RASASC presentation

video


The Rape and Sexual Abuse Support Centre

Our names are Hannah Bass, Georgia Bousfield and Charlie Geary. We would like to propose
a bid for our charity: The rape and sexual abuse support centre in Guildford. This registered
charity helps around four thousand people a year, in our community cope with the effects
of rape and sexual abuse. RASASC are also trying to make people more aware of the cause.
It doesn’t tend to be publicised very much even though there are around 50,000 rapes every
year in the UK alone.

Have you ever given money to cancer research, to children in need or to a charity for
disabled children? But how many people have ever given to a charity to help victims of rape
and sexual abuse? From the statistics we can tell it is not a very well-known or popular
cause even though so many people are affected by it. It’s not anybody’s fault but, the fact
is, people are embarrassed to talk about rape and sexual abuse. It’s just the society that we
live in.

However, if we come to the realisation that it is happening, we can really help people who
have experienced rape and sexual abuse. You could make a real difference to a person living
only a mile or two away. The rape and sexual assault support centre is making a stand for
those adults and teenagers who do live in constant fear of their abuser. Many adults have
been abused as children and will come forward to RASASC to overcome the effects of abuse
they have suffered all their lives.

Nightmares, flashbacks, panic attacks, self-blame and strains on relationships are just some
of the many effects that victims must deal with.

RASASC offers two main services to victims. The first is counselling. This offers a safe
environment where survivors can talk to an accepting, honest and empathetic, trained
counsellor. They can talk about their innermost thoughts and feelings without the fear of
judgement or recrimination. This enables a victim to feel that there is someone there for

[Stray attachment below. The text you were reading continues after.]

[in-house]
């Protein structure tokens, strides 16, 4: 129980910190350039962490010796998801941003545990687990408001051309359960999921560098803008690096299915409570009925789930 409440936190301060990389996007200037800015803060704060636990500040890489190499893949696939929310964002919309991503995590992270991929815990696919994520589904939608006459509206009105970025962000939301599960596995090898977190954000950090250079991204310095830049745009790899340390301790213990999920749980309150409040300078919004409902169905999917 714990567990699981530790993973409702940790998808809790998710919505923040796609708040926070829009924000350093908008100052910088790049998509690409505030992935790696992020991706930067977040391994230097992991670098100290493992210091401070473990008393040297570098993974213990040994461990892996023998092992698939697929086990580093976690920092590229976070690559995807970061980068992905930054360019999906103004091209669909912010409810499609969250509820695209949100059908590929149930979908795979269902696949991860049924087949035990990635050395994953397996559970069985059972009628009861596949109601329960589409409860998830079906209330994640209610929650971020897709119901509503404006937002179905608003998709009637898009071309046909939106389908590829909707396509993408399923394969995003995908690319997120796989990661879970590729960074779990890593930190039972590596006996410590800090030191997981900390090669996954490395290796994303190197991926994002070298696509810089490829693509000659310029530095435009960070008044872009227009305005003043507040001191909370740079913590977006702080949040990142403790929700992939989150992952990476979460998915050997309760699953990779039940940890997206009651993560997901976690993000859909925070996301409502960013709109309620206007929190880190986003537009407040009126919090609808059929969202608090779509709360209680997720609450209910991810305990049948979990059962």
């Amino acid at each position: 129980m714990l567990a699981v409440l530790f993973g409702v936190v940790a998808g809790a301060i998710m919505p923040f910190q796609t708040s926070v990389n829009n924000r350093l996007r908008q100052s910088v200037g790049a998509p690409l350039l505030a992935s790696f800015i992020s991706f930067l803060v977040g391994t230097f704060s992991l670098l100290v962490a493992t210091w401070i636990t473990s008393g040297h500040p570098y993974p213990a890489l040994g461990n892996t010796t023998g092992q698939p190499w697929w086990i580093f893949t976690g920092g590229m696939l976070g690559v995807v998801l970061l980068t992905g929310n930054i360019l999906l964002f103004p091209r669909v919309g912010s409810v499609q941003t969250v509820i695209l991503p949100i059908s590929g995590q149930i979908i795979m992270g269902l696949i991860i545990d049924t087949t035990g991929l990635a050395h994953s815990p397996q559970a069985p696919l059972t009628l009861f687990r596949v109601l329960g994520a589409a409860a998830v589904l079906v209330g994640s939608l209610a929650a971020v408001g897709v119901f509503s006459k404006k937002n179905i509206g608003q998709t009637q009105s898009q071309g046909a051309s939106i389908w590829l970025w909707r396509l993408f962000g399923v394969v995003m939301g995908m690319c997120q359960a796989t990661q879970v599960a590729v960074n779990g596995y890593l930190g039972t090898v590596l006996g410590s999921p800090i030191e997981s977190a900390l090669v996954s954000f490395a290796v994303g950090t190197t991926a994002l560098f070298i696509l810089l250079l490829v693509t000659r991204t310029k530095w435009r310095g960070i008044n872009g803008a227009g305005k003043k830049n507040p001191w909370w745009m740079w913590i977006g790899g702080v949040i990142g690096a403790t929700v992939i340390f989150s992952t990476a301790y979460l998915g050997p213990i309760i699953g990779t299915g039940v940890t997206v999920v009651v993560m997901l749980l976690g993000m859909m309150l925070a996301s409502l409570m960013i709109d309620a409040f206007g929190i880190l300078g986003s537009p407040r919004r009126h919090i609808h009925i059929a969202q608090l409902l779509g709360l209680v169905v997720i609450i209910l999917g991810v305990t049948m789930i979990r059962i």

them. They can start their journey to overcome anxieties. Counselling is offered to every
person over sixteen. They can be male or female. Their other service is a helpline. This is for
victims of any age. RASASC have had seven year olds phoning the helpline.

It takes a lot of courage for someone to talk about what has happened to them and the
helpline makes it that little bit easier. Even if they just need someone to listen. A 50 minute
counselling session costs RASASC £35 and victims are asked to make a donation of £10-£35.
But RASASC has never turned anyone away on this basis.

This is where you could really help. Many victims are students, teenagers or people on low
income. They don’t feel like they can come for help because they can’t afford it. If we did
win the grant for our charity RASASC have said they will make a special fund with the money
for those who are not in a financial state to donate for their counselling. This creates the
possibility for a student or teenager to have a counselling session from £1. Just think. In
some cases it could stop someone from taking their own life. This also enables any money to
go directly to help those in need.

We went to visit RASASC’s offices and we were inspired by the true and honest volunteers,
workers and counsellors who dedicate themselves to help these people. I think the most

important aspect of the visit was the overall feeling of care and support that you felt even as
a visitor. It made you believe that this organisation, even though fairly small, was making a
huge difference to people’s lives.

We also visited the solace centre in Cobham were they take forensic evidence from rape
victims and keep samples so that a victim could have the opportunity to prosecute an
attacker. As well as that, we went to the Guildford crown courts and looked round the
facilities they have for rape victims. It gave us an understanding of the stages that a victim
goes through. And it is awful for them, but knowing that RASASC goes to every effort to
make it better really gave us passion to help the charity.

As they are not government funded, the organisation exists by means of donations from the
public, occasional business sponsorships and the proceeds of fundraising events. RASASC
desperately need more money, so that they can move offices, and expand their counselling
service. Some victims have to wait for up to six months before they can begin counselling
sessions.

Imagine after having something terrible happen to you, when you finally have the courage
to talk to someone about it, you have to wait for six months before you can do so. So when
you need to talk to someone, RASASC will listen. When you decide to take a stand, to let
your voice be heard, RASASC will support you. When you finally have the strength to speak
out, RASASC will give you the courage to do so.

Every contribution helps a victim to become a survivor.

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